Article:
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Notes: Mendoza added to roster10/11/2004 8:23 PM ET
By Ian Browne / MLB.com
NEW YORK -- The Red Sox will make one roster change for the start of the American League Championship Series, adding a veteran reliever in Ramiro Mendoza who is no stranger to postseason baseball, or, for that matter, Yankee Stadium.
In the Division Series sweep against the Angels, the Sox went with 10 pitchers and 15 position players. They decided they needed as much pitching as possible against the fearsome lineup of the Yankees, so rookie third baseman Kevin Youkilis won't be on the roster for this round.
Youkilis was used sparingly in the Division Series, taking just two at-bats.
"We just think the other pitcher has a chance to impact us more than the position player," said Red Sox manager Terry Francona. "There may come a series when we're wrong, but we think that's what gives us the best roster."
Mendoza became a forgotten man earlier in the year when he couldn't conquer a sore right shoulder. But he came back when everyone least expected it, going 2-1 with a 3.52 ERA in 27 outings.
"You know, I had a little soreness in my shoulder and now I feel good and have my sinker working and my changeup and my curve," said Mendoza. "I have confidence."
Because of his health and ineffectiveness, Mendoza was not part of the Boston roster a year ago when these two teams met in the ALCS.
But he will get a crack against his old team this time, the one with which he won three championship rings in 1998-200.
Those rings are safely stored in a safe deposit box, but Mendoza wouldn't mind getting the key so he could add one more to the collection. Then he could join Babe Ruth in a distinguished club of those who have won championship rings with both the Yankees and Red Sox.
"I love pitching and I want to help the team and give it my best," said Mendoza.
Mystique and aura, redux: The last time Curt Schilling faced the Yankees in the postseason (2001 in Arizona), he jokingly said on the eve of that World Series that mystique and aura were dancers at a nightclub. He was more serious on the subject this time around, noting the true factors that come with all that Yankees' success.
"You know, mystique and aura, they are, I don't know how to explain it, other than the fact that Derek Jeter, [Jorge] Posada, [Mariano] Rivera, true Yankees, guys that you can't envision wearing anything other than pinstripes, bring something different to the field," said Schilling. "With Joe Torre running that team, they are just different. They are winners. I know there are other teams that believe they can't beat the Yankees. I don't think we're one of them."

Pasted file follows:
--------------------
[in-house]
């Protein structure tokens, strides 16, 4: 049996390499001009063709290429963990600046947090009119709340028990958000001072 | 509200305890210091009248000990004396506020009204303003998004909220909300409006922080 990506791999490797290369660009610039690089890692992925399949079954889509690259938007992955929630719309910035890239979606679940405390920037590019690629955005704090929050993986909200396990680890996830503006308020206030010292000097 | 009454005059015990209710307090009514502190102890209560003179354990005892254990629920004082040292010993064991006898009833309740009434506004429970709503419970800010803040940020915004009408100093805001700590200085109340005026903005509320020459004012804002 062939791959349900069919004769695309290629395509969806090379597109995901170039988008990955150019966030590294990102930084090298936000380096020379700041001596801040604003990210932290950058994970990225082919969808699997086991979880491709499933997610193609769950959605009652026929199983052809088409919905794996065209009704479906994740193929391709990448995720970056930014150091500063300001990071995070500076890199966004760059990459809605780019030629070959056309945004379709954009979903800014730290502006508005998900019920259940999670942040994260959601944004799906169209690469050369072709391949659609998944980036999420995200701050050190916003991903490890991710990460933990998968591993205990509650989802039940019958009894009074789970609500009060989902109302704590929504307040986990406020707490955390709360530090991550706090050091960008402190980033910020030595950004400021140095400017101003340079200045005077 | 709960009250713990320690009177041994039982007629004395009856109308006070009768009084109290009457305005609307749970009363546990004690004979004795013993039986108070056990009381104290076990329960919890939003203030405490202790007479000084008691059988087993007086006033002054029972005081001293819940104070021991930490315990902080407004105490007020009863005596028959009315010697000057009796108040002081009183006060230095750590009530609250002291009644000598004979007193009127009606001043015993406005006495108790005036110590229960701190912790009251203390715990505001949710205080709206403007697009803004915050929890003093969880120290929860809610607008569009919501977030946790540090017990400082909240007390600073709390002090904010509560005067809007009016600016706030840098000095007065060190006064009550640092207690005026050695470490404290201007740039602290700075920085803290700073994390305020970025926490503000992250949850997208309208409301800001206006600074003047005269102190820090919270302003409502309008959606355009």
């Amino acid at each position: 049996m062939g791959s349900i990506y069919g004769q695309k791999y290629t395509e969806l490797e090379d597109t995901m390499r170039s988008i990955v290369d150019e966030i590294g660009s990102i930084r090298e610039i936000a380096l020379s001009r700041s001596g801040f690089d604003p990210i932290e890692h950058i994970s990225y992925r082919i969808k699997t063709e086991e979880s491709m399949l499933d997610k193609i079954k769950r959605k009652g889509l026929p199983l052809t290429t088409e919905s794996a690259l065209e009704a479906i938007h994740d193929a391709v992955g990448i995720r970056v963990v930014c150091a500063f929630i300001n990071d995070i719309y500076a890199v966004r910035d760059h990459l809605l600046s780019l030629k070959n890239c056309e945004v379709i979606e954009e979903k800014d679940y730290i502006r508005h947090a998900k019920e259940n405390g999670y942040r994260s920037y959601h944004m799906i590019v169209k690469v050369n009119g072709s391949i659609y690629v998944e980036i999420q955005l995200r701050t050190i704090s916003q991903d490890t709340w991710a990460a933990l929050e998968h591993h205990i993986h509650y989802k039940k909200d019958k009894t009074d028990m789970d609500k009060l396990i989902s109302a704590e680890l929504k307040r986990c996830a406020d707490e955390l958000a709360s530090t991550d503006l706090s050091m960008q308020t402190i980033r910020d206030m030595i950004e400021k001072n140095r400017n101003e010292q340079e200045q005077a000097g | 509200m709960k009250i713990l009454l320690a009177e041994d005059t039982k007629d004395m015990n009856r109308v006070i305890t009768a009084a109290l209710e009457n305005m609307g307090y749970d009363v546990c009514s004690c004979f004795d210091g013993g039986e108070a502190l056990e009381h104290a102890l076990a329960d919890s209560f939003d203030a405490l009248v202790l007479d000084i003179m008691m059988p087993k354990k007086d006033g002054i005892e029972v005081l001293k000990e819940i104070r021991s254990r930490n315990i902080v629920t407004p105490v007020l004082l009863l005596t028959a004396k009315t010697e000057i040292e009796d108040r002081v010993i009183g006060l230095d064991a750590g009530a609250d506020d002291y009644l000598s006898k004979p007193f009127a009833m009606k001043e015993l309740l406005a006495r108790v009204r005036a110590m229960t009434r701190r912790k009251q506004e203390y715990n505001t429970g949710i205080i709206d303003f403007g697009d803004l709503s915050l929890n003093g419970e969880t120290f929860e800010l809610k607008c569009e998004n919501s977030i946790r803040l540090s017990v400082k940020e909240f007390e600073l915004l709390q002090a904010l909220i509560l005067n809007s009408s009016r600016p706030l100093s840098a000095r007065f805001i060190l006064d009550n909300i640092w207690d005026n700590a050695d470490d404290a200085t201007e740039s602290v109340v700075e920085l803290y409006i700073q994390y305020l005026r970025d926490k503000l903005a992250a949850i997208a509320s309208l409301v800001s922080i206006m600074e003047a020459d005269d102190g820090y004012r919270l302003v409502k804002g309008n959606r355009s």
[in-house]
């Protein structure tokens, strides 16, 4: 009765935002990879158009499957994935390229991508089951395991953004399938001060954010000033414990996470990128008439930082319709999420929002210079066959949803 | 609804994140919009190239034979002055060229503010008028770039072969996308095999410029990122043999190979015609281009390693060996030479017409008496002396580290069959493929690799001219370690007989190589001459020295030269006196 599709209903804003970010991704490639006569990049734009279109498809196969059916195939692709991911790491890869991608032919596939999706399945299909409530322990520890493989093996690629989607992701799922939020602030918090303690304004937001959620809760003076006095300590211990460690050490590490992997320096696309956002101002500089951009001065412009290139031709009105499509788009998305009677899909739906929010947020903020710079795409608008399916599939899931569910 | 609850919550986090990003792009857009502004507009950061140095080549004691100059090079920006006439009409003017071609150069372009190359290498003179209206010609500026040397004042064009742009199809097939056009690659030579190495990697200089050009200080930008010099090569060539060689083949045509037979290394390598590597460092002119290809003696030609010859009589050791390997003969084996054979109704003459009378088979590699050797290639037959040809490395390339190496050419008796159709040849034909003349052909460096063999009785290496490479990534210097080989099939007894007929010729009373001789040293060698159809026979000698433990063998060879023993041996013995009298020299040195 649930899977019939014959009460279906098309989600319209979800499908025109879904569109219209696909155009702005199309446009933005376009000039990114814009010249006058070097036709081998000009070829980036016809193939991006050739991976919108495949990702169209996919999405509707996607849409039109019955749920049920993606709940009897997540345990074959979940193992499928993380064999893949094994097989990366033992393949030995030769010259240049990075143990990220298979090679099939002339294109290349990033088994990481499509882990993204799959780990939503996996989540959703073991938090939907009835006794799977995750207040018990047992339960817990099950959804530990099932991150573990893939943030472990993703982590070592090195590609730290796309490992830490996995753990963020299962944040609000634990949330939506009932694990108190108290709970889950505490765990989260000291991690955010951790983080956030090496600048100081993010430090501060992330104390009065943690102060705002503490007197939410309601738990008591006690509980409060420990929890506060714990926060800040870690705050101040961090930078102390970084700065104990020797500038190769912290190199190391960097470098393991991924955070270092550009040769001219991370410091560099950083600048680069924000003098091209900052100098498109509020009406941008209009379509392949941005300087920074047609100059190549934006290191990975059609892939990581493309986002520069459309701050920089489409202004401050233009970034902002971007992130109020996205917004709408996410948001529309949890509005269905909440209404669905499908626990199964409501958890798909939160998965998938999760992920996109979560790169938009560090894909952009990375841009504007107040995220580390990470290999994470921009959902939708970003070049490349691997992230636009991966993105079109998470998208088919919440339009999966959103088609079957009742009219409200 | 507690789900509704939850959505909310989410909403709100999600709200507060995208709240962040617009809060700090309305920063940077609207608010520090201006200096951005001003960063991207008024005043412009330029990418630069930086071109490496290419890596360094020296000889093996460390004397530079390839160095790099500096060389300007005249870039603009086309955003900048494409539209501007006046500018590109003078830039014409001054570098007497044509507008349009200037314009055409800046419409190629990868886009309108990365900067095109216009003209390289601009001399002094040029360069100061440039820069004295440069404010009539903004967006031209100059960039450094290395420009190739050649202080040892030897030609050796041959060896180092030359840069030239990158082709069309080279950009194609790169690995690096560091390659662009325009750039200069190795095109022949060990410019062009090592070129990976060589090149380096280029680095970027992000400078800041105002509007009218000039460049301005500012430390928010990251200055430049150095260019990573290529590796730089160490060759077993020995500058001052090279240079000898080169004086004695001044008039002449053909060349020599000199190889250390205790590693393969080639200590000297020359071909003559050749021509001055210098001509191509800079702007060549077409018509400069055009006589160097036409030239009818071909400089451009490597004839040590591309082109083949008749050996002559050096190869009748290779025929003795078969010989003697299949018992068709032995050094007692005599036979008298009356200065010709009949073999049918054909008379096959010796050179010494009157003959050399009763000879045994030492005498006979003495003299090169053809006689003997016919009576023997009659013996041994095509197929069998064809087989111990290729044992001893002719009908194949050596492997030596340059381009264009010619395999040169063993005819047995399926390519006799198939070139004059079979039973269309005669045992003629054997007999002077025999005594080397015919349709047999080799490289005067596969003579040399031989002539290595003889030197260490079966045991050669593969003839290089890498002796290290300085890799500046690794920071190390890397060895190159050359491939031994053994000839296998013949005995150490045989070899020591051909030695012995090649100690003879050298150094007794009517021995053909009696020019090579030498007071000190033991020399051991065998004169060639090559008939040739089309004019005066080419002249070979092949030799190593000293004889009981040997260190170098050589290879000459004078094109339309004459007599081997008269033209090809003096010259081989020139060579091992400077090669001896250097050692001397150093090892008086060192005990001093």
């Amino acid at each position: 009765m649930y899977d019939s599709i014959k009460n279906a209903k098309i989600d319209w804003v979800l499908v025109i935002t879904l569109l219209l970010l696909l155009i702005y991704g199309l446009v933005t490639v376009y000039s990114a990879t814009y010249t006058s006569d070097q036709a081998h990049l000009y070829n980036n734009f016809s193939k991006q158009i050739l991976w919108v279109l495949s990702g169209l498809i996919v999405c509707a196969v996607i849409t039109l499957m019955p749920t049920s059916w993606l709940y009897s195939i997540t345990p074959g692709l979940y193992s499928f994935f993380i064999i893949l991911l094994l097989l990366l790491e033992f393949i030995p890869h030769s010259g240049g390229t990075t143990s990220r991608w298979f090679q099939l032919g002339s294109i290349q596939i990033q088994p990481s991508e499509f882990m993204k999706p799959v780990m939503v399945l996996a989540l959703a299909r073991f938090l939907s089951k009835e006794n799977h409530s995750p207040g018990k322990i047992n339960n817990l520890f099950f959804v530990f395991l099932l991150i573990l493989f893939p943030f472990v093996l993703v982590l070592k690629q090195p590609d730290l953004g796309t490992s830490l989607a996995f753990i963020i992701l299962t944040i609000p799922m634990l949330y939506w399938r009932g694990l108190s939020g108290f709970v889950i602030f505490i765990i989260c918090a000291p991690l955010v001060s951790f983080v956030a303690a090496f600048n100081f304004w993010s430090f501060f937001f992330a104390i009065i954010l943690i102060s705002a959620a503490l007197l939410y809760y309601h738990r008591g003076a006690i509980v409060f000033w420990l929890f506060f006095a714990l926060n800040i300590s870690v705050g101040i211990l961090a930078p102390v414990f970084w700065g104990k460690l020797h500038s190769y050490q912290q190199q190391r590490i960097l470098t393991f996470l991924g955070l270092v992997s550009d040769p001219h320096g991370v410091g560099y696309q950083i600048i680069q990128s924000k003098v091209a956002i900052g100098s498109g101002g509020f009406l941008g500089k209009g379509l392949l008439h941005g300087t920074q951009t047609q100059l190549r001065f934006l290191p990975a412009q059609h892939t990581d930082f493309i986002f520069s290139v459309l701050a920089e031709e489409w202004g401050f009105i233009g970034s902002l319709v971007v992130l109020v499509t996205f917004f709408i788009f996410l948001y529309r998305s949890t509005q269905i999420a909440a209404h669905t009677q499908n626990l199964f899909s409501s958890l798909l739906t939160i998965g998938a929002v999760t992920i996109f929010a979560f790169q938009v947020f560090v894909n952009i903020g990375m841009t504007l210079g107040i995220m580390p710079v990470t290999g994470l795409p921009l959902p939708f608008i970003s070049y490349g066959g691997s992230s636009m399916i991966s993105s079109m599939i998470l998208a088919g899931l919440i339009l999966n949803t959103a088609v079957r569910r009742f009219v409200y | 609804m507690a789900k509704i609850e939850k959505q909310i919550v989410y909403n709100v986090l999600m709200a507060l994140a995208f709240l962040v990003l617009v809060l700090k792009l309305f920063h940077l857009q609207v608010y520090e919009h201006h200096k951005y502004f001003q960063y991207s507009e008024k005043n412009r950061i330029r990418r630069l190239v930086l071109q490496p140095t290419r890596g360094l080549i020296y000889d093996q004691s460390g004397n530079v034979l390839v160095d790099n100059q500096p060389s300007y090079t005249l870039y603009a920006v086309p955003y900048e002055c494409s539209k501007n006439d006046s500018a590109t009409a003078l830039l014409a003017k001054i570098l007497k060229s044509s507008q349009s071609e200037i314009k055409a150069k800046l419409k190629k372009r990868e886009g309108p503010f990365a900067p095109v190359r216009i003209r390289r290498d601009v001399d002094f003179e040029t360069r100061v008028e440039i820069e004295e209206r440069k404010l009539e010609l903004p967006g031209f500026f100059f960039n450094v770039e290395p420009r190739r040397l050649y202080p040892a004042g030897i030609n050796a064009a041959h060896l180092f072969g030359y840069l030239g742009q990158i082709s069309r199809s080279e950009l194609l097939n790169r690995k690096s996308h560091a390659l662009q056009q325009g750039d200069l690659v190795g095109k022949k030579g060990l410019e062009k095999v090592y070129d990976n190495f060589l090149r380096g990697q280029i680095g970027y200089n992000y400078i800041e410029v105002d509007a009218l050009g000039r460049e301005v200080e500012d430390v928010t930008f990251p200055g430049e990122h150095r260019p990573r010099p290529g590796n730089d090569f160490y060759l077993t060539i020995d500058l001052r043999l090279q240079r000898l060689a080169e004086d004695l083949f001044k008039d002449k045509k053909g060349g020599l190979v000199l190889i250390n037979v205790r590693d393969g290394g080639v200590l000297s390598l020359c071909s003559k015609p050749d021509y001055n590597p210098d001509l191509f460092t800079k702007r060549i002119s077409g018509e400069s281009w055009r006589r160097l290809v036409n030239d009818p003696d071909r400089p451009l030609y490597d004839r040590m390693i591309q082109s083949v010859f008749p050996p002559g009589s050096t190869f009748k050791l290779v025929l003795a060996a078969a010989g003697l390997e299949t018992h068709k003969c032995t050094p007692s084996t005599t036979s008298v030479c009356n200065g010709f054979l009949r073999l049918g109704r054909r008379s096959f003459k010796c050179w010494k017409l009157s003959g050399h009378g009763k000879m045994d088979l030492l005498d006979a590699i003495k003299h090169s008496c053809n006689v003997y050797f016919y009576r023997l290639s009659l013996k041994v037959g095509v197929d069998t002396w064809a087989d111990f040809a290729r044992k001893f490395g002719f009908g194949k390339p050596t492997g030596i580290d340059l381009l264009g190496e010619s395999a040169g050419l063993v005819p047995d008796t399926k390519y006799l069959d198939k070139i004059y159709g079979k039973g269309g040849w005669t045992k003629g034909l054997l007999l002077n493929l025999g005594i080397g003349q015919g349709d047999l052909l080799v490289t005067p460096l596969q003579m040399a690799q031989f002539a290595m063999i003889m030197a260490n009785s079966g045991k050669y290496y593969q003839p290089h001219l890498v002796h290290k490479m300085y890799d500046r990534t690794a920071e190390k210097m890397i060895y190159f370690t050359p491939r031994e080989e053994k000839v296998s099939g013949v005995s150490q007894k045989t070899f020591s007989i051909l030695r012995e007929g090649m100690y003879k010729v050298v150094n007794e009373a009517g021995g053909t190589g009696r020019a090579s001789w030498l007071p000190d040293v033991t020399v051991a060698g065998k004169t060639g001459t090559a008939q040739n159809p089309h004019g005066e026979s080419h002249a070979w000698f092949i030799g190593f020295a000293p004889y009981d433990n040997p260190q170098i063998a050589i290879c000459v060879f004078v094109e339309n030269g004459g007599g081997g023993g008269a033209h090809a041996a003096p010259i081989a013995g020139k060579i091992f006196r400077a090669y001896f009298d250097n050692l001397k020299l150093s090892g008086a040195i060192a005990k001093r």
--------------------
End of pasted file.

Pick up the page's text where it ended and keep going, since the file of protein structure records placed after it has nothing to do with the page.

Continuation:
Compassion for Rivera: While ace Yankees closer Mariano Rivera was back in Panama dealing with a family tragedy, the Red Sox were a lot more concerned with his well-being than whether he would make it back in time for Game 1.
"As bad as we want to win, then you hear something like that, it doesn't even seem appropriate to make a comment," said Francona. "The perspective is so different between people's lives and a baseball game. There's such a drastic difference in importance."
Preparation is key: Even though the Red Sox have seen the Yankees 19 times this season -- and 45 times since the beginning of the 2003 season -- they left no stone unturned in their preparation for this series. The Sox had a pitchers and hitters meeting after Monday's workout. And Francona and the brass held plenty of meetings of their own beforehand.
"We had a meeting this morning with our advance scouts and the front office and our catchers and our staff," Francona said. "We've played them 19 times, but we ask the players to give everything they have. As a staff, we have to do it, too."
Varitek's Stadium woes: Whatever the reason, Sox catcher Jason Varitek had a nightmarish time at the plate at Yankee Stadium this season, going 0-for-34. In 163 career at-bats in the Bronx, Varitek is hitting .196 with five homers and 25 RBIs.
"I think they've made some good pitches against him, too. I think it's a combination of catching a guy when he's not feeling real good and making some really good pitches," said Francona. "In saying that, we're not going to drop him in the order or anything like that. He's too good a player. They've done a very good job with him so far, but I can see that changing."
This story was not subject to the approval of Major League Baseball or its clubs.
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